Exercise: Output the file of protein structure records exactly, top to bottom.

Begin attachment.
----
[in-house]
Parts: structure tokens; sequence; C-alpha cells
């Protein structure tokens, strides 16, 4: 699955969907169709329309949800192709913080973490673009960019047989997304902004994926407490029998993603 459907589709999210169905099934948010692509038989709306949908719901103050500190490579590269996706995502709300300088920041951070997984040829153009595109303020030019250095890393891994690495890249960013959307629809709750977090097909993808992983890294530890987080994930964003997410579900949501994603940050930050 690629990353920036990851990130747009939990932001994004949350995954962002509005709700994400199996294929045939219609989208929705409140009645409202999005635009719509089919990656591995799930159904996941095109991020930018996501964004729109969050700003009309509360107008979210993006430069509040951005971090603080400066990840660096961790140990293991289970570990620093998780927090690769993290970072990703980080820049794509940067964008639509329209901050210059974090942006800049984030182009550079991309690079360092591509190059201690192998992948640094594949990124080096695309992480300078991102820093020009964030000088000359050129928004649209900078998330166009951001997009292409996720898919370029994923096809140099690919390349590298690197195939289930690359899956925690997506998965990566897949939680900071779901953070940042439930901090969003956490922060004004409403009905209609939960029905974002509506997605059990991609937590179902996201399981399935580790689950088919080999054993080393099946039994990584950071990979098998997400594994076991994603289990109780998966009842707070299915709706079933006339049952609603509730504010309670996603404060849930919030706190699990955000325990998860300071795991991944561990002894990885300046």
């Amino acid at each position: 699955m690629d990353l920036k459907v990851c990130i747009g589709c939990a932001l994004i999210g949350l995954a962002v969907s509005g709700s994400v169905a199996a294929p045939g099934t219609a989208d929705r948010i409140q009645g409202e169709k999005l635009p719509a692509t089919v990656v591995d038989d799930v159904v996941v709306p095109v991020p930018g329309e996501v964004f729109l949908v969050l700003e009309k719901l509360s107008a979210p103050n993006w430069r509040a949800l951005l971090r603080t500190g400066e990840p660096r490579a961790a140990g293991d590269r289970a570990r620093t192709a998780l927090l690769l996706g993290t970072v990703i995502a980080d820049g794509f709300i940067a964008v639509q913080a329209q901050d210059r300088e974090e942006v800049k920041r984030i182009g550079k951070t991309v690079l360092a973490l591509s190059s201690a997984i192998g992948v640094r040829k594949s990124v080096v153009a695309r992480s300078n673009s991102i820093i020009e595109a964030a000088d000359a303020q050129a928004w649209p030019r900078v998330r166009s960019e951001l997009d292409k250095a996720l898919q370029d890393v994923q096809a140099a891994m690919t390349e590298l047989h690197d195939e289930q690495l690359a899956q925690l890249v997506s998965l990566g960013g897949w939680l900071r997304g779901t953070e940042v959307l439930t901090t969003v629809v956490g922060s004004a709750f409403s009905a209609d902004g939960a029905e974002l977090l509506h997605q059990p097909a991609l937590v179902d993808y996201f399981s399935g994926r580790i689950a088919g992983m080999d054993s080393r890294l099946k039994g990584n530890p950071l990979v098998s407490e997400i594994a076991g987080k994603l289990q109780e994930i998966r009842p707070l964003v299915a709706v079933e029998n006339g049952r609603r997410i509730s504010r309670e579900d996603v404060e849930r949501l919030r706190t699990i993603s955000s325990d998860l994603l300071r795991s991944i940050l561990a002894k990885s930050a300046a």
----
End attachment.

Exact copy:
[in-house]
Parts: structure tokens; sequence; C-alpha cells
């Protein structure tokens, strides 16, 4: 699955969907169709329309949800192709913080973490673009960019047989997304902004994926407490029998993603 459907589709999210169905099934948010692509038989709306949908719901103050500190490579590269996706995502709300300088920041951070997984040829153009595109303020030019250095890393891994690495890249960013959307629809709750977090097909993808992983890294530890987080994930964003997410579900949501994603940050930050 690629990353920036990851990130747009939990932001994004949350995954962002509005709700994400199996294929045939219609989208929705409140009645409202999005635009719509089919990656591995799930159904996941095109991020930018996501964004729109969050700003009309509360107008979210993006430069509040951005971090603080400066990840660096961790140990293991289970570990620093998780927090690769993290970072990703980080820049794509940067964008639509329209901050210059974090942006800049984030182009550079991309690079360092591509190059201690192998992948640094594949990124080096695309992480300078991102820093020009964030000088000359050129928004649209900078998330166009951001997009292409996720898919370029994923096809140099690919390349590298690197195939289930690359899956925690997506998965990566897949939680900071779901953070940042439930901090969003956490922060004004409403009905209609939960029905974002509506997605059990991609937590179902996201399981399935580790689950088919080999054993080393099946039994990584950071990979098998997400594994076991994603289990109780998966009842707070299915709706079933006339049952609603509730504010309670996603404060849930919030706190699990955000325990998860300071795991991944561990002894990885300046």
């Amino acid at each position: 699955m690629d990353l920036k459907v990851c990130i747009g589709c939990a932001l994004i999210g949350l995954a962002v969907s509005g709700s994400v169905a199996a294929p045939g099934t219609a989208d929705r948010i409140q009645g409202e169709k999005l635009p719509a692509t089919v990656v591995d038989d799930v159904v996941v709306p095109v991020p930018g329309e996501v964004f729109l949908v969050l700003e009309k719901l509360s107008a979210p103050n993006w430069r509040a949800l951005l971090r603080t500190g400066e990840p660096r490579a961790a140990g293991d590269r289970a570990r620093t192709a998780l927090l690769l996706g993290t970072v990703i995502a980080d820049g794509f709300i940067a964008v639509q913080a329209q901050d210059r300088e974090e942006v800049k920041r984030i182009g550079k951070t991309v690079l360092a973490l591509s190059s201690a997984i192998g992948v640094r040829k594949s990124v080096v153009a695309r992480s300078n673009s991102i820093i020009e595109a964030a000088d000359a303020q050129a928004w649209p030019r900078v998330r166009s960019e951001l997009d292409k250095a996720l898919q370029d890393v994923q096809a140099a891994m690919t390349e590298l047989h690197d195939e289930q690495l690359a899956q925690l890249v997506s998965l990566g960013g897949w939680l900071r997304g779901t953070e940042v959307l439930t901090t969003v629809v956490g922060s004004a709750f409403s009905a209609d902004g939960a029905e974002l977090l509506h997605q059990p097909a991609l937590v179902d993808y996201f399981s399935g994926r580790i689950a088919g992983m080999d054993s080393r890294l099946k039994g990584n530890p950071l990979v098998s407490e997400i594994a076991g987080k994603l289990q109780e994930i998966r009842p707070l964003v299915a709706v079933e029998n006339g049952r609603r997410i509730s504010r309670e579900d996603v404060e849930r949501l919030r706190t699990i993603s955000s325990d998860l994603l300071r795991s991944i940050l561990a002894k990885s930050a300046a």